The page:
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  • Asian Cocoa


Indonesia is the third larger producer of coca beans in the world after Ivory Coast, and Ghana, and cocoa beans is one of the most important agricultural exports commodities of the country.

In 2019, the top five importing countries for Indonesian cocoa were Malaysia, America, India, China and the Netherlands.

Its production of cocoa in 2020 was 0,74 million tons (Ivory Coast 2,2 million tons).

Aceh is a semi-autonomous Indonesian province on the northwest tip of Sumatra Island. After a long-lasting conflict and the disastrous effects of the 2004 tsunami, cocoa development in Aceh has been booming. Although the island of Sulawesi produces 75% of the country’s cocoa beans, the government has been reinforcing Aceh as the national cocoa production region as the greatest cocoa producing regions in Indonesia.

Since 2016, two cooperatives in the main production regions in Aceh have received the Universal Trade Zone (UTZ) certificate facilitated by the private organization. This success shows that the community cocoa farming in Aceh has fulfilled sustainable principals. However, cocoa productivity in Aceh has been continuously decreasing while the land use transformation from cocoa to other commodities reveals a switch to more promising production.

Sustainability Aceh
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This paper analyses the sustainability of the cocoa development in Aceh. It shows that “the cocoa farming sustainability still encounters ecological, social, and economical environmental problems. The ecological sustainability problems were found from high pest and disease attacks. The social sustainability problems were found on low cocoa plantation certificate retrieval, which required all stakeholder roles to support the sustainable production system implementation in cocoa farmers. The economical sustainability was still low, but there was an increased sustainability level after implementing the Good Agricultural Practices in cocoa culture.”

Sustainability, what does it mean for cocoa farming and chocolate making?

As David Stuart recalls, it is important to note that the term "sustainability", although commonly used, may refer to different practices.

In the chocolate industry, discussions about cocoa sustainability programs were prompted in the 1990s by the pests and disease that are common in the rainforest environment, where most cocoa plantations are.

In his chapter dedicated to sustainability, Stuart, who is the CEO of a consulting firm called Food and Nutrient Impact, LLC.,and who founded and led the Hershey Center for Health and Nutrition, summarises how the chocolate industry began to engage in such programs. In particular, he gives the example of an insect which spread from Malaysia to Indonesia, when pods were taken in 1993 from Sabah and transplanted to Sulawesi, after the collapse of the Malaysian cocoa production. NGO, local farmers but also the United Nation’s Food and Agriculture Organisation were concerned, researchers were involved to find solutions and bring training to the farmers. "This effort was one of the first to use a broad-brush approach to an agricultural problem engaging chocolate manufacturers, cocoa processors and local governments, and to draw upon multilateral funding— in this case from the US Government—in order to engage multi-lateral groups such as the United Nations, which supports the FAO." (Stuart pp 35-36)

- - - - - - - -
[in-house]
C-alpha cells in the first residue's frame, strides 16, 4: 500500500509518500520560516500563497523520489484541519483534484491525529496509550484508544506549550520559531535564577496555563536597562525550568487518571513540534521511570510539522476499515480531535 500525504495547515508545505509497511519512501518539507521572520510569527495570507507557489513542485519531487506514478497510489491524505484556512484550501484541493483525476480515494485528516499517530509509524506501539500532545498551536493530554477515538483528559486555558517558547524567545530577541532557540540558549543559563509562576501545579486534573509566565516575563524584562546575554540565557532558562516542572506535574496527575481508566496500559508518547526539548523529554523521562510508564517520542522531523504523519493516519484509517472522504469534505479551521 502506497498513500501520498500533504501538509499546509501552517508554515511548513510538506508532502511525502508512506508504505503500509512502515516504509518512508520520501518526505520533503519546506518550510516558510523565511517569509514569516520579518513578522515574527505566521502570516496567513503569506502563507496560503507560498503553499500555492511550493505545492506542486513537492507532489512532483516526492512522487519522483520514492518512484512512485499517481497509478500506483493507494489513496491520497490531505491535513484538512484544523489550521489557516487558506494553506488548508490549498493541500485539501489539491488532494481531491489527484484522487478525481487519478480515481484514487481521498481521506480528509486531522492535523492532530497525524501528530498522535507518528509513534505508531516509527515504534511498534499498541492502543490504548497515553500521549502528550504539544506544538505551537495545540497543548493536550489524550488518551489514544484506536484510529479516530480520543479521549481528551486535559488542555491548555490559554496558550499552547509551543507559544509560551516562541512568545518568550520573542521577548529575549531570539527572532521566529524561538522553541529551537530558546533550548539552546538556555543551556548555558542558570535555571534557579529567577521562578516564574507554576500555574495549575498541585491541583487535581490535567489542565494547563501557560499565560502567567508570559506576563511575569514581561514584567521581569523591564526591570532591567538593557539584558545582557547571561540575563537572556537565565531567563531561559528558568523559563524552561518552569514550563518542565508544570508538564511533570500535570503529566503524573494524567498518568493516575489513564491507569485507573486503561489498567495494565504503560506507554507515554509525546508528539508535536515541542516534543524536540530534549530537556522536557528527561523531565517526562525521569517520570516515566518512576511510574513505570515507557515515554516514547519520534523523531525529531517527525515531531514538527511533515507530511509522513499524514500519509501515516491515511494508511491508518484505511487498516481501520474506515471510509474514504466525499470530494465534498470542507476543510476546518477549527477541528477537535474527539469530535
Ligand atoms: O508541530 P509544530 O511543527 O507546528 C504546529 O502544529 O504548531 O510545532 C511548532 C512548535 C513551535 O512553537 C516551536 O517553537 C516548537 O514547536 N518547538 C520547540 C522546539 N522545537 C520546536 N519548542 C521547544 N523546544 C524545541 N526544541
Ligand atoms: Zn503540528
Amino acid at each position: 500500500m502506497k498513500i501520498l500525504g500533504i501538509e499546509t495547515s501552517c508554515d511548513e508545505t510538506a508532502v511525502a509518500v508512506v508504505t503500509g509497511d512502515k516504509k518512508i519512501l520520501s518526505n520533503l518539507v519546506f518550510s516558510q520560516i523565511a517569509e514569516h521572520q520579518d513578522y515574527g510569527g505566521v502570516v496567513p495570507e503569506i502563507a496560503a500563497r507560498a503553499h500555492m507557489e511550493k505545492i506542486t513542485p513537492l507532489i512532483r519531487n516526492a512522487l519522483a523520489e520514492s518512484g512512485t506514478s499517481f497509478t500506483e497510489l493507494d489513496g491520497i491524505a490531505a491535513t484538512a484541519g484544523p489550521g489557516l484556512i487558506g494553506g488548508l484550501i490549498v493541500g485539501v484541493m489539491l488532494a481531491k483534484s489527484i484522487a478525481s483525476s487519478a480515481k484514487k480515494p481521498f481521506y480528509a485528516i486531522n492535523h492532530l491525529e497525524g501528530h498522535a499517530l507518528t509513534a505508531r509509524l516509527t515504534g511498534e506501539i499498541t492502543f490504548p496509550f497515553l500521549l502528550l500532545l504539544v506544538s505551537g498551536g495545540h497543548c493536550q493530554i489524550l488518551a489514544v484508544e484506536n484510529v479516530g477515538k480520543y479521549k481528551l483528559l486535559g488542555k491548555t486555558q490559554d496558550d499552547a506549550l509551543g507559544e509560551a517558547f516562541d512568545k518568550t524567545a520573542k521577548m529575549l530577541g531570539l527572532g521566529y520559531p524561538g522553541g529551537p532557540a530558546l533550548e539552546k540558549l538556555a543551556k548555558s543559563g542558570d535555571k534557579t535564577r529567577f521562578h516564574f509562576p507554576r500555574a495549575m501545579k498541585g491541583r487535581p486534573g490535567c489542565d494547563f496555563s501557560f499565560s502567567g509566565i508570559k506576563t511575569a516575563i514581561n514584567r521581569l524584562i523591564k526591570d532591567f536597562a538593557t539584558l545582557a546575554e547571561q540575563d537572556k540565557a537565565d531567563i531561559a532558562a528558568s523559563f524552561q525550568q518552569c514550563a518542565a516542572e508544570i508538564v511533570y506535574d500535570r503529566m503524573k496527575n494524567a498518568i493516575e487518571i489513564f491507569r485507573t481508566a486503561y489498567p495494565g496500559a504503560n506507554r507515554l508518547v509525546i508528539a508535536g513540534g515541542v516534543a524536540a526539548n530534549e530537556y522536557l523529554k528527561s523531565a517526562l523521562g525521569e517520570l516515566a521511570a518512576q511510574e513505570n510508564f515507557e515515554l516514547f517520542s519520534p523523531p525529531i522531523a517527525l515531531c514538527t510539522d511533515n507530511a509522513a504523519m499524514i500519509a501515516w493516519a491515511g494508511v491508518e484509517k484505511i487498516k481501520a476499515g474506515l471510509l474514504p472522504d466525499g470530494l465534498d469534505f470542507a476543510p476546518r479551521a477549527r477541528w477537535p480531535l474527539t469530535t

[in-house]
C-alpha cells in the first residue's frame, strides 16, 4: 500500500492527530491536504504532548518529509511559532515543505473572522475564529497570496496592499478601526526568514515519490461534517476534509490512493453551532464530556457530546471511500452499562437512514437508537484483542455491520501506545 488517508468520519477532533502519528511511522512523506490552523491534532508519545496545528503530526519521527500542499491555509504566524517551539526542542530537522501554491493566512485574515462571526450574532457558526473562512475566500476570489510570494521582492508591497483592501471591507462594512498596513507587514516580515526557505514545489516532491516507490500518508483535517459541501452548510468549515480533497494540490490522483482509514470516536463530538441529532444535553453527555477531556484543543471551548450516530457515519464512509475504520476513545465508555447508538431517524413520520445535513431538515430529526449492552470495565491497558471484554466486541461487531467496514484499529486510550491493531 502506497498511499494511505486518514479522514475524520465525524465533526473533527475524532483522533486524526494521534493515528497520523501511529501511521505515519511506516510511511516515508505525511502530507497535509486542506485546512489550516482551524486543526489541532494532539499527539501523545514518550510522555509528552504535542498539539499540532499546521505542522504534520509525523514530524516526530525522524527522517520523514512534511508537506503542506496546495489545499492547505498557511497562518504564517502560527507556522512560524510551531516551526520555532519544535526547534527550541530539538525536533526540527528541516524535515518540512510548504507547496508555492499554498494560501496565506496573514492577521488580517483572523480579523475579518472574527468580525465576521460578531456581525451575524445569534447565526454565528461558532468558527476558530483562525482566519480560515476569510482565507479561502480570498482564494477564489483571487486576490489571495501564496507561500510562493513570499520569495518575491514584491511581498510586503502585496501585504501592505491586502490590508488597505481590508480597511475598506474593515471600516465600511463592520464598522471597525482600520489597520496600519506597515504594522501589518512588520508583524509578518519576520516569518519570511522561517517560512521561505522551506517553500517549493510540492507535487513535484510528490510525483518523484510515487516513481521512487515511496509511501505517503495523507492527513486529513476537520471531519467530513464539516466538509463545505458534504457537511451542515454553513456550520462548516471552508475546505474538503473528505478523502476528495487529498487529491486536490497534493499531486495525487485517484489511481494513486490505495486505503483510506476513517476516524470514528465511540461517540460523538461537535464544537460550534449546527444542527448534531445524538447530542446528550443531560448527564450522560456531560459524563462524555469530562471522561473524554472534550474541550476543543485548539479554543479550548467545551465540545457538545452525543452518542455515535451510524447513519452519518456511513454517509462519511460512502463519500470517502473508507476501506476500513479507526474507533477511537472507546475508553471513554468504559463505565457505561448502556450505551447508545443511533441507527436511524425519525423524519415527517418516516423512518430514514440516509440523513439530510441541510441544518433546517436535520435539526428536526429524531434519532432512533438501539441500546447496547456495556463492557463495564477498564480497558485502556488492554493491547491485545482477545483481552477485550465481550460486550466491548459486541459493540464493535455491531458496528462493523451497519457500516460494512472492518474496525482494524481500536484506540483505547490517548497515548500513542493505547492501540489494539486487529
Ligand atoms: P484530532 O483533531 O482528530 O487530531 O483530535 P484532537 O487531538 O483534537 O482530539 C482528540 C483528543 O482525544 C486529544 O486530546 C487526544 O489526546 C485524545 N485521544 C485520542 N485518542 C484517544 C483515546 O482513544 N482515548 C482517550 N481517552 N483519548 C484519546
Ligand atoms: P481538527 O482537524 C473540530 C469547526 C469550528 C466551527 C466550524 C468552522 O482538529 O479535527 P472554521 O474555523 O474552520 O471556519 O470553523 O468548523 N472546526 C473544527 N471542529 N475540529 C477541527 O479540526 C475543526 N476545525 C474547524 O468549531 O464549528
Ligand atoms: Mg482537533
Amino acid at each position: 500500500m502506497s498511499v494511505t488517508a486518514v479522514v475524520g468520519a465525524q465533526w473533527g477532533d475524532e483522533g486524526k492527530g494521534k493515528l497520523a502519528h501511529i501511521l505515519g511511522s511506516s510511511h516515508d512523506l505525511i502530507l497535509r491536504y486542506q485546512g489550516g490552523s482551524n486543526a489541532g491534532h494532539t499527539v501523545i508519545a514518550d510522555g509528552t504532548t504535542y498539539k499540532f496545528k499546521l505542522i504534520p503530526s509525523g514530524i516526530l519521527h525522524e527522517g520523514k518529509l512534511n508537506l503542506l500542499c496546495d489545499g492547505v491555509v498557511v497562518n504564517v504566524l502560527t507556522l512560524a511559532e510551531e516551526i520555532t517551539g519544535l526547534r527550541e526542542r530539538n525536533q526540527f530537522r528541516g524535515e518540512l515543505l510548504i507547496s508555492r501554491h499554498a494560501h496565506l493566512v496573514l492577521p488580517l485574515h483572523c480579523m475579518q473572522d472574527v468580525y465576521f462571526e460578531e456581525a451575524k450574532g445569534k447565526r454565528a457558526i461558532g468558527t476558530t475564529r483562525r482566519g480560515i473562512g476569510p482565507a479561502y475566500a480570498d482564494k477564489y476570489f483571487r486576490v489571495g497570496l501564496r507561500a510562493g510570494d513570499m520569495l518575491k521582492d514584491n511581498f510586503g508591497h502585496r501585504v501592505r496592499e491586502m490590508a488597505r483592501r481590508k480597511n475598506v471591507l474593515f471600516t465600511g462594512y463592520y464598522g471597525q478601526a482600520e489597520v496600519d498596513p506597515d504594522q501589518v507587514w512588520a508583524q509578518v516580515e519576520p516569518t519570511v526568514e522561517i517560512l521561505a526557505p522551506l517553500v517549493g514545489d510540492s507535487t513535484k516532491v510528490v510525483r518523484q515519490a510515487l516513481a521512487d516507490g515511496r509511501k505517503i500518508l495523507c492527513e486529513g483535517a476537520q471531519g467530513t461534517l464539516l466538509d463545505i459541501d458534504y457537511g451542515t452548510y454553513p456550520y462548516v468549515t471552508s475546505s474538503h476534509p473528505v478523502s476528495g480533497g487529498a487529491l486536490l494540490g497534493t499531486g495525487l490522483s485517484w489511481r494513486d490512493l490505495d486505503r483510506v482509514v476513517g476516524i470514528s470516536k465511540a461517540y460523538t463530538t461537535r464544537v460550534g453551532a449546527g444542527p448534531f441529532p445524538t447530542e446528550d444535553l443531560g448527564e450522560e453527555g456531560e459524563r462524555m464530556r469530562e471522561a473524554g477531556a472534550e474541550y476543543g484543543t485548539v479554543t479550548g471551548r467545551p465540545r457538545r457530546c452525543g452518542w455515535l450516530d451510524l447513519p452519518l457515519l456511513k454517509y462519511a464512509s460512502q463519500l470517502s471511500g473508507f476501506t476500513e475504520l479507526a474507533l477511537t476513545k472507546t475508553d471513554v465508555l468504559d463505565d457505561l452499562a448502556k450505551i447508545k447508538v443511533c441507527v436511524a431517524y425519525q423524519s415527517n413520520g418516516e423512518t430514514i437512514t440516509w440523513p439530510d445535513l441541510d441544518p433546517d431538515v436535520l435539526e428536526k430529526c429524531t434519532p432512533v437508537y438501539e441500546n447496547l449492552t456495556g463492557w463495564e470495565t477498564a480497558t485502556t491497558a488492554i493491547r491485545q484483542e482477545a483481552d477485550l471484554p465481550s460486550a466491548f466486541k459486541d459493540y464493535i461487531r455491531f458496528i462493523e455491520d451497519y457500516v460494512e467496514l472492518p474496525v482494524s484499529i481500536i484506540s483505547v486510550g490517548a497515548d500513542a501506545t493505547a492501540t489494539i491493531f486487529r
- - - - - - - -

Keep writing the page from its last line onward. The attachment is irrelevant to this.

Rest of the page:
Following, there have been many international meetings, partnerships and attempts to define policy environment frameworks. The World Cocoa Foundation was established in 2000. Child labour was another important topic for these new institutions to deal with.

At the same time, more cocoa certifications have been created.

"For cocoa, the three main parties are:

- The Rainforest Alliance, whose stated objectives are to support farmers and communities, protect land and waterways and improve growers’ incomes;

- UTZ, a Netherlands-based organisation serving primarily Europe, whose stated objectives are to enable farmers to learn better farming methods, thus improving farm income to allow for improving working conditions and taking better care of their children and the environment;

- Fair Trade, whose stated objectives are to produce quality products, improve lives and protect the environment." (Stuart p.48)

in Stuart, D.A. Sustainable Cocoa Production: A Healthy Bean Supply. 2015. Chap. 2, pp 28-55. In: Chocolate and Health, Chemistry, Nutrition and Therapy. eds. P.K. Wilson, W.J Hurst. Royal Soc. Chemistry. Cambridge, UK.

"In other words, sustainable development is an effort to combine environmental problem and socio-economical problem as an answer for the latest and future challenges. A cocoa agricultural farming based on ecological aspect is characterised to have low pest and disease attacks, appropriate land for plant nutrient requirement, reinforced environmental sanitation, implemented land conservation, and sustained biodiversity. The economical sustainability can be explained based on the farmer income, productivity, cost efficiency, and product price level. Sustainability based on the social aspect can be identified from agricultural farming benefit for farmers and surrounding community, consist of social management system, worker’s equity, occupational health and safety, and public relation.

In sustaining the farming, a holistic approach is required on three sustainability pillars. The cocoa sustainability will be achieved when the stewardship of farmer activity and his farming also considers on the social responsibility.

Production certification achievement simplifies the farmers to perform selling cooperation with good price rate.”


“Improving the sustainability of cocoa smallholders farming in Aceh, Indonesia,” Iskandar & al, IOP Conf. Series: Earth and Environmental Science 951 (2022)

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